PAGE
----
1. Not finding help here? Sign up for a free 30min tutor trial with Chegg Tutors
    Dismiss Notice
Dismiss Notice
Join Physics Forums Today!
The friendliest, high quality science and math community on the planet! Everyone who loves science is here!

Tennis Ball Drop II

  1. Oct 14, 2008 #1
    1. The problem statement, all variables and given/known data
    A 0.5 kg tennis ball is dropped from rest at a height of 5.6 m onto a hard floor.

    A flash photograph shows that the ball is compressed a maximum of 0.6 cm when it strikes the floor.

    b) Assuming that the acceleration of the ball is constant during its contact with the floor, what force does the floor exert on the ball?

    (This is a problem in one-dimensional kinematics with constant acceleration. What is the acceleration of the ball when it is in contact with the floor?)

    f = N

    2. Relevant equations

    In the first part of the problem, I got velovity, 10.48m/s. I am now looking for acceleration, a. I attempted to find a using:

    a = (v^2 - u^2)/2s

    v = final velocity, 10.48
    u = initial velocity, 0
    s = displacement, 5.6

    The answer is a = 9.80 and multiplying by mass 0.006 (0.6cm converted to meters) to get 0.059 as F.


    3. The attempt at a solution

    Please help?!
     
  2. jcsd
  3. Oct 14, 2008 #2
    If the acceleration is constant when it hits the floor then the ball has changed from 10.48 m/s to 0 m/s within a distance of 0.6 cm.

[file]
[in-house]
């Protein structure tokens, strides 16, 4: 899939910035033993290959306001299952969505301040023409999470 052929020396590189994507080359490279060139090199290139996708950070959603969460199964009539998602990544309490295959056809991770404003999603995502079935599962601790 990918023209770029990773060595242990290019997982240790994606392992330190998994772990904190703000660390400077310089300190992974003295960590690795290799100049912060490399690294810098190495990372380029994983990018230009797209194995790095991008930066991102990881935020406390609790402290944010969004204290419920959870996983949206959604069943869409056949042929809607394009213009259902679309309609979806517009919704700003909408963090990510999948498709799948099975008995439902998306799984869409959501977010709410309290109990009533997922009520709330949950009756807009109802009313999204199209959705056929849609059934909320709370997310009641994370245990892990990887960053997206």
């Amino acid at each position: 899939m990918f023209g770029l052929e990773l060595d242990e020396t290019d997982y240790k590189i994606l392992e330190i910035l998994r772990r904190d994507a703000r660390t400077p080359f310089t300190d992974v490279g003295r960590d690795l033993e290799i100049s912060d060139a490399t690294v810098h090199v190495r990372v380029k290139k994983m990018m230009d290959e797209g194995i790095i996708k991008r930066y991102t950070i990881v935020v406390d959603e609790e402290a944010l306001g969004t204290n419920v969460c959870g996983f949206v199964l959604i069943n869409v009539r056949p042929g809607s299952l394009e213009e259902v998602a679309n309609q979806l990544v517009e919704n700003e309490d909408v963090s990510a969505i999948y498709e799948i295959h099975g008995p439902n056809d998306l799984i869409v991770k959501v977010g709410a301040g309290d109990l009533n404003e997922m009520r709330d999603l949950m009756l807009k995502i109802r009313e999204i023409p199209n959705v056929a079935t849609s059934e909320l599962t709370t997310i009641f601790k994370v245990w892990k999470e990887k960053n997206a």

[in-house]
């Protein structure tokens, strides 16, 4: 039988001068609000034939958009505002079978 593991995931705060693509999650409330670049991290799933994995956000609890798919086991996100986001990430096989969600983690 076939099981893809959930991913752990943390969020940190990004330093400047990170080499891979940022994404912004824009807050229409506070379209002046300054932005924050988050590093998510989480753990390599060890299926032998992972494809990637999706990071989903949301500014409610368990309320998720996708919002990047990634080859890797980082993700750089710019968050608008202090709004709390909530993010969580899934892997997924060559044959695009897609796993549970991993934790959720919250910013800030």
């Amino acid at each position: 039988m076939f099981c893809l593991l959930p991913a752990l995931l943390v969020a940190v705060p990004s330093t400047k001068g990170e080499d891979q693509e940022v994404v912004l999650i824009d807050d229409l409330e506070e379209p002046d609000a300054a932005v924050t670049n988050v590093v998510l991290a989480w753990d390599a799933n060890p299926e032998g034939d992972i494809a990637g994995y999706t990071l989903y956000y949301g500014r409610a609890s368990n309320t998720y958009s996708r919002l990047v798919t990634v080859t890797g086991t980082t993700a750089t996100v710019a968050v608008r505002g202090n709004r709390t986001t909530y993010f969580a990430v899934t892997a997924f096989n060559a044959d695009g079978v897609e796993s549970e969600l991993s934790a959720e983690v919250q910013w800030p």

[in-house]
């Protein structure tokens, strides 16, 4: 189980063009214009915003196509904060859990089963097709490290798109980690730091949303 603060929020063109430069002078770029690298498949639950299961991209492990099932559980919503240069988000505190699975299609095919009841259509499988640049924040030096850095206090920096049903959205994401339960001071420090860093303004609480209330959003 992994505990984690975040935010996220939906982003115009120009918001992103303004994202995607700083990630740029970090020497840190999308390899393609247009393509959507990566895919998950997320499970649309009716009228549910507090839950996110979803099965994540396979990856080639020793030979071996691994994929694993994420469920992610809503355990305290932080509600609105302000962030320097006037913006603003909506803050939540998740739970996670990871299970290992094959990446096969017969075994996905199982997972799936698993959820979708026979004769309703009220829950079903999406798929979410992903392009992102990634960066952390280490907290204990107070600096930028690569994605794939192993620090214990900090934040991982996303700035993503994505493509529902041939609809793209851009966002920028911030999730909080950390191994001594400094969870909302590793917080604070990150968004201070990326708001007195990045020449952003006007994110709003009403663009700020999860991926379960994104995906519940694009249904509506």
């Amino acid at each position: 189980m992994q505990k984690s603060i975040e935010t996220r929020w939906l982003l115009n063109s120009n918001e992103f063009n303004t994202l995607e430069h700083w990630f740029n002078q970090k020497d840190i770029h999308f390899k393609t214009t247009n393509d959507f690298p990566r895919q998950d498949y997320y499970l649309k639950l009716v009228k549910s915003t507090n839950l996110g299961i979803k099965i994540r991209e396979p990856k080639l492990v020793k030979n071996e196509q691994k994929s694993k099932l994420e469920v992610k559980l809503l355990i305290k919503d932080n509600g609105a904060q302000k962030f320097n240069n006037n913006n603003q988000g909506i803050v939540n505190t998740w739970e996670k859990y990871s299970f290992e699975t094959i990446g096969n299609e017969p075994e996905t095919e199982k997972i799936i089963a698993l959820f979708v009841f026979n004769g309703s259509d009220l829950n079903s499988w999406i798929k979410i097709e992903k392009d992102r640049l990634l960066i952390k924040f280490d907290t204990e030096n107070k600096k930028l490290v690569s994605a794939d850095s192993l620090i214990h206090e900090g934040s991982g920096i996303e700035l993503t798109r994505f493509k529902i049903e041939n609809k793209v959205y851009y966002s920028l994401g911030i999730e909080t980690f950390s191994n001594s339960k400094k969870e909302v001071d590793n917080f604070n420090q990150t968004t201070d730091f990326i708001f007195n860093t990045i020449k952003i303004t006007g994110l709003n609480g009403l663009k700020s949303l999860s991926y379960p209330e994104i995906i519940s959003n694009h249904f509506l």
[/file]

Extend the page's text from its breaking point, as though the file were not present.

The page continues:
You need to know two things here:

    You want to find out the time that it took for the ball to go from 10.48 m/s down to 0, but you only have a distance that relates them. How do you change a distance into time when a velocity and distance is involved?

    distance = rate * time so --> time = distance/rate

    You have the distance but you don't have the rate, how can you get the rate? (Hint think averages.)


    Once you have that then use the definition of average acceleration to give you the answer.

    change in velocity/change in time = constant acceleration
     
  4. Oct 14, 2008 #3
    So the average speed at which the ball is moiving is the average rate. To calculate this I need to divide the distance by time.

    My attempt at finding time is:

    t = sqrt 2s/a

    s = 5.6
    a = 9.81

    the answer is t = 1.14

    I then take this quantitiy to use:

    d/t = r

    d = 5.6
    t = 1.14

    the answer is 4.91

    I'm pretty sure I am still missing something.
     
Know someone interested in this topic? Share this thread via Reddit, Google+, Twitter, or Facebook

Have something to add?



Similar Discussions: Tennis Ball Drop II
  1. Tennis Ball Drop (Replies: 6)

  2. Dropped Tennis Ball (Replies: 1)

  3. Dropping a tennis ball (Replies: 3)

Loading...